Public Interest Litigation- The Beginning
The term ‘Public Interest Litigation’ (PIL) means the litigation which is beneficial to general public. It means action necessarily taken for public purpose. The Supreme Court of India in Janata Dal v. H.S. Chowdharv, observed that lexically the expression public interest litigation means a legal action initiated in a Court of law for the enforcement of public interest or general interest in which the public or a class of the community have pecuniary interest or some interest by which their legal rights or liabilities are affected.
The word “Litigation” means legal action initiated in a Court of law with the purpose of enforcing right or seeking remedy. Therefore, the term public interest litigation means a legal action initiated in a Court of law for the enforcement of public interest in which the public or a class of the community have pecuniary interest or some interest by which their legal rights or liberties are affected.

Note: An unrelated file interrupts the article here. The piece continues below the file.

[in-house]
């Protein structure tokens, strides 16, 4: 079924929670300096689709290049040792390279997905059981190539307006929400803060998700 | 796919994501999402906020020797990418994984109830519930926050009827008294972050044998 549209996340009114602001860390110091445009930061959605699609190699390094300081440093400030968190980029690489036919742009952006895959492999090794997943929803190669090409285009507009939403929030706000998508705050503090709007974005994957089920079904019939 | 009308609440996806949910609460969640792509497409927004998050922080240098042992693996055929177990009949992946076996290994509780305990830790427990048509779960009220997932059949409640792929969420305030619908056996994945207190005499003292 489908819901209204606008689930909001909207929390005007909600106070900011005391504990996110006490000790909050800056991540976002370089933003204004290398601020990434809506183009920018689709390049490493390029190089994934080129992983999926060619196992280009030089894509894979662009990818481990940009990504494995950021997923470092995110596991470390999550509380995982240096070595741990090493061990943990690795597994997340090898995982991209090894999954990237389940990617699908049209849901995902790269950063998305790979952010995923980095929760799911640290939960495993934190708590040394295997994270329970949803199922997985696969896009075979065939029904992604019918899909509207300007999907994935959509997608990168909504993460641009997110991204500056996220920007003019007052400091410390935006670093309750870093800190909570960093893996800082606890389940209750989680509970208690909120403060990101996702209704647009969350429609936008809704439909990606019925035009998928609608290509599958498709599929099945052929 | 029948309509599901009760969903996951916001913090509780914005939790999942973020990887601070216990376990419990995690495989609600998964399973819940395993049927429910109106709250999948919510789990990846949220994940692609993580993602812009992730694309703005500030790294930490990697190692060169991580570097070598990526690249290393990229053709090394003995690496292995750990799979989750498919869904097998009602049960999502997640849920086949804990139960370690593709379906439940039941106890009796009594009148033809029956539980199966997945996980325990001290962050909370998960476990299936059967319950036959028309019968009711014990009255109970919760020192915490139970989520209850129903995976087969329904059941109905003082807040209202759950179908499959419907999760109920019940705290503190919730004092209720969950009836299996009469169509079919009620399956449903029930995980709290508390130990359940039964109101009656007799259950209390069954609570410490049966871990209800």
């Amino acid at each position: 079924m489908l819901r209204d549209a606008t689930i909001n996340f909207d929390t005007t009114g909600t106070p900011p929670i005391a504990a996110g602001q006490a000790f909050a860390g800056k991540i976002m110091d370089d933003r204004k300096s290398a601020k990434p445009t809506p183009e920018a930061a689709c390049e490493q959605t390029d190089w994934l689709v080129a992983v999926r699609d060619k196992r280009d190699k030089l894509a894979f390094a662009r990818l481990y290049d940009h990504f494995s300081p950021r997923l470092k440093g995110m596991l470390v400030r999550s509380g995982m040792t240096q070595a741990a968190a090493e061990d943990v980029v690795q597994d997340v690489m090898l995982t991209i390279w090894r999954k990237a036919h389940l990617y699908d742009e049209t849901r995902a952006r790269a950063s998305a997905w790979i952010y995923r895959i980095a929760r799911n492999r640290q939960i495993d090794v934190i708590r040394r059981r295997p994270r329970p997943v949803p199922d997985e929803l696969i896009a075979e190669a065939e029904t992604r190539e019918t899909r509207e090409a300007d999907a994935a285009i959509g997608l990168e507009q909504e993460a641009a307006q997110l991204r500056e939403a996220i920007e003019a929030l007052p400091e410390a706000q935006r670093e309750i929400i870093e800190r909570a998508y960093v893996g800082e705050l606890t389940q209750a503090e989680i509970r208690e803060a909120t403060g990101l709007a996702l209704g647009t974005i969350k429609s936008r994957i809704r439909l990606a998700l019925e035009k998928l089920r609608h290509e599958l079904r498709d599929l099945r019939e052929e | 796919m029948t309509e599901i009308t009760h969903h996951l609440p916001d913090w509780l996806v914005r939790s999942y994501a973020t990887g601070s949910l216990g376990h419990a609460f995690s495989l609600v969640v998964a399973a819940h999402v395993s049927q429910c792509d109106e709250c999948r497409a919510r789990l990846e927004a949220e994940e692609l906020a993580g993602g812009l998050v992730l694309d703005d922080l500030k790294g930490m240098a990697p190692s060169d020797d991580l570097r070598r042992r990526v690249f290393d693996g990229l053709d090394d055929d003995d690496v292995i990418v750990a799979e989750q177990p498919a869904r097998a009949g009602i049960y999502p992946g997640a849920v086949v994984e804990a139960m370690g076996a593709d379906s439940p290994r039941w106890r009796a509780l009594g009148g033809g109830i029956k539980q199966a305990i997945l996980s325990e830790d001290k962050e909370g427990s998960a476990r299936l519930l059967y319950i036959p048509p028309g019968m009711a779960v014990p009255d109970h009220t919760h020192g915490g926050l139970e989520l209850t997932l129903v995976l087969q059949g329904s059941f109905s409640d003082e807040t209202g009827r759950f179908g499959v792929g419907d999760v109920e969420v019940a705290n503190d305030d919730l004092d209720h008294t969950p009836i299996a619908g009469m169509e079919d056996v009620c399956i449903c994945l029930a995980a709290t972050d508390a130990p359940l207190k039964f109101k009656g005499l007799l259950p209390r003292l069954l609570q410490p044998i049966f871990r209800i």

The concept of public interest litigation had its origin in the American legal system during the period of 1960’s. The Council for Public Interest Law set up by the Ford Foundation in the United States of America stated that Public Interest Law is the name, which was able to provide legal representation to previously unrepresented groups. Such efforts had been undertaken in recognition that the ordinary market place for legal services failed to provide such services to significant segments of the population and to significant interests. Such groups and interests include the poor, environmentalists, consumer, racial and ethnic minorities and others.